Oh, no no no no. They weren’t part of that record. I mean, you know what my role in SuperHeavy was? I think it was mainly just to wrap everything up a bit. I feel like I would kind of sew everything together. So it wasn’t like I was up front, you know? It was a relaxed vibe for me. I kinda just popped in and out and did some backing vocals behind A.R. [Rahman]’s vocals. He’s an Indian producer and he’s got a lovely singing voice. But you know, he’s singing Indian, which is a really cool thing to add. And I would just kind of pop the little backing vocals on there, so then it would fit with the rest of the stuff, and they would kind of loop it in. I liked that part of my job for that.

On your song “Wake Up” Damian calls you “the modern-day Janis Joplin.”

[Laughs] I know! He’s so funny. You know what’s so funny about him? He goes like this: “Hey man, what’s that lady that sings all loud and all this?” Cause he couldn’t remember her name. He was like, “What’s that lady? What’s that lady Joss sounds like?” And somebody said “Oh—Janis Joplin?” He goes “Yeah, yeah, yeah! That’s it!” And then he wrote that line. I thought it was funny. He cracks me up. I don’t even know if he listens to Janis Joplin, but… [Laughs]

He’s full of surprises.

Yes he is, that’s for sure.

So are you going to accept that title?

No. [Laughs] I wish.

You seem like a pretty happy person but Janis seemed like more of a tortured soul.

I don’t know. She seemed like she laughed a lot. Maybe if she’d have lived a bit longer, then she’d have got a bit more moody. She laughed a lot, man. Her laugh was a pretty famous laugh.

True, true, true. So what’s behind the title of this album? It’s very poetic.

Well, there’s a song called “Water For Your Soul” that I actually didn’t include on the record cause I thought it didn’t fit with the rest of the songs. But this particular song, it’s pretty much about letting go and traveling and just finding whatever it is that you like for yourself, and then watering yourself. So if you think about a seed, it won’t grow without water. So you’ve got to figure out, What is your water? What is your love? What is your want? And mine is music. But everyone’s is different. So I guess for the music lovers out there, I hope that my album could be water for their souls. I hope. You’ve gotta feed yourself. You’ve gotta help yourself grow up right. So give yourself whatever you need.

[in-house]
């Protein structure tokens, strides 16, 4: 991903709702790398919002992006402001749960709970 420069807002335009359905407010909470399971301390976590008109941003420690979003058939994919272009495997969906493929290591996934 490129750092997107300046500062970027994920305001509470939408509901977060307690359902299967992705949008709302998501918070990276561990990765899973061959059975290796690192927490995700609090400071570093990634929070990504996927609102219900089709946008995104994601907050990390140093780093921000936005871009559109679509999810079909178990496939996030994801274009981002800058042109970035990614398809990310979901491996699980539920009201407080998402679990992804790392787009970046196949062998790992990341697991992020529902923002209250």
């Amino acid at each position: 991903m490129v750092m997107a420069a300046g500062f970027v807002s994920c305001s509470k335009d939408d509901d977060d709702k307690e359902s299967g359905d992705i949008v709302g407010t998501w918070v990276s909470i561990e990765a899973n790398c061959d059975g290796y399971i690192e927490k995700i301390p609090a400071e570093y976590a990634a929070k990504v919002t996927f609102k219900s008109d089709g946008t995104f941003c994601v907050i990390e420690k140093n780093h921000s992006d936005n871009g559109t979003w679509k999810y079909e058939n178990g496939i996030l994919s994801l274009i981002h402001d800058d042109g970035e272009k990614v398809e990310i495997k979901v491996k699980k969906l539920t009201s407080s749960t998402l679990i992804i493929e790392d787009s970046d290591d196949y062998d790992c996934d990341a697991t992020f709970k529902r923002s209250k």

There’s some pretty tough relationship songs up near the start of the album. “This Ain’t Love” and and “Stuck On You.” What inspired those?

It’s crazy isn’t it? I’m kind of a bit of a pendulum. I got from one to the other. So my poor boyfriend has to deal with that. [Laughs] Up and down. I’ll be like, “I fucking hate you!” [Pause] “Actually, no I don’t. I love you.”

Now is that your ex-boyfriend who has to deal with it?

No! Those songs are about my current boyfriend. Isn’t that crazy? [Laughs.] The poor guy. We had a very rocky start, but it’s good that he’s still here, and he loves the songs—don’t you babe?

What was his reaction the first time he heard those songs?